Join our new course on forests and water
Forests are crucial for water security but are rarely managed with that in mind. To raise awareness of the important and complex relationships between forests and water, SIWI and FAO have developed an online course that serves as a perfect introduction to the topic.
The course Forest and Water Nexus – Introduction was jointly developed by SIWI and the Food and Agriculture Organization of the United Nations (FAO). It is part of FAO’s E-learning Academy. It gives an overview of the relationship between forest and water and of the impact of changing landscapes on water. The two lessons, 45- and 60-minutes long, include topics like:
- Basic relationships between trees, forests, and water
- The role that forests play in regulating water quality, quantity, and timing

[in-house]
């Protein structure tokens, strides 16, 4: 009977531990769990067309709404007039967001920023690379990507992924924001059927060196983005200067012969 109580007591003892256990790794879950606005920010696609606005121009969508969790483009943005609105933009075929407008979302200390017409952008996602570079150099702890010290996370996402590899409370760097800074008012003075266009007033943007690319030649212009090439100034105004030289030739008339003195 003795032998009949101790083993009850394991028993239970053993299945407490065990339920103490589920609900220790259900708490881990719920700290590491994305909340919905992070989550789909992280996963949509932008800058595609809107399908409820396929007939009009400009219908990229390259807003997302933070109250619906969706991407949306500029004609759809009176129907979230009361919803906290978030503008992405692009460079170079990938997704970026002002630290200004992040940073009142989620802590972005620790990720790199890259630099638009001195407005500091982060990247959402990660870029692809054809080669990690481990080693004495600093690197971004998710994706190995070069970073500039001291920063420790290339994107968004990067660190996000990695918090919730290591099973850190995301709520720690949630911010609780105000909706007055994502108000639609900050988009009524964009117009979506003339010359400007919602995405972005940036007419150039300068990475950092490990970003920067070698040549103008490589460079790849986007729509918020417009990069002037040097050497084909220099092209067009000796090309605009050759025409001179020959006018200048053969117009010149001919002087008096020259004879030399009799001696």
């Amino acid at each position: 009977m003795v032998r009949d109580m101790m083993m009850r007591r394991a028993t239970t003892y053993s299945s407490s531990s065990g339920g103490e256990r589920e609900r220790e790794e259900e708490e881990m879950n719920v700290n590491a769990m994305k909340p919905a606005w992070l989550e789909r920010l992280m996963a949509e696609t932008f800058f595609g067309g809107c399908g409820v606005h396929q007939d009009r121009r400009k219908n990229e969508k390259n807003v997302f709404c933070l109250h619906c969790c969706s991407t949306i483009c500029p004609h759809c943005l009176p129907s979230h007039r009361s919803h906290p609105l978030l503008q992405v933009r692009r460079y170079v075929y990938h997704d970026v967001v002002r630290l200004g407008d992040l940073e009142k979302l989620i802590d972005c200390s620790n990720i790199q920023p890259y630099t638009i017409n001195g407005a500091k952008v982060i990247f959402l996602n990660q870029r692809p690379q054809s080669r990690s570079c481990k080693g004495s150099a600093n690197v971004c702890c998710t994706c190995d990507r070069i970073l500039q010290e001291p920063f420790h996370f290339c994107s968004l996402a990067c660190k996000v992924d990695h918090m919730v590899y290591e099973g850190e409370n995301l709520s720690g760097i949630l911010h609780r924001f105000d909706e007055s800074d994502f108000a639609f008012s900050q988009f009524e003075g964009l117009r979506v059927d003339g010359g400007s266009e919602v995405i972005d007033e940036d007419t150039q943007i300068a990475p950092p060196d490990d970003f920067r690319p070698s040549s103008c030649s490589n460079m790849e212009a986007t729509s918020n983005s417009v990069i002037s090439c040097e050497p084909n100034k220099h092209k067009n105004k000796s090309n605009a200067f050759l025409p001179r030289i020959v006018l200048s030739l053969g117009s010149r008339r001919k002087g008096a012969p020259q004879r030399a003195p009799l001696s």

- Environmental, economic, and socio-cultural benefits resulting from forest-water relationships
- Effects of land use changes on water quality, quantity and timing
- The importance of including water considerations in sustainable forest management
The course is free of charge and open to anyone interested in learning more about forest and water interactions, the water-related services provided by forests, and managing forests for water-related services. After completing the course, you get a certificate.
Another great way to explore this important topic is through the new Guide to Forest-Water Management, a first-of-its kind, that was launched by FAO at World Water Week 2021. How forests are managed is a crucial question for water security since 75 per cent of the world’s freshwater comes from forested watersheds. The guide argues that forests can strengthen global water resilience, while also providing other benefits.
“It is very encouraging to see the rapidly growing interest in the relationship between trees, forests and water. Forests are vital to the global water cycle and for water security. When the water cycle is disrupted, it harms all ecosystems and results for example in an increase in forest fires. Decision-makers, forest managers and the general public all need to understand these important links,” says Lotta Samuelson who leads SIWI’s Landscapes programme.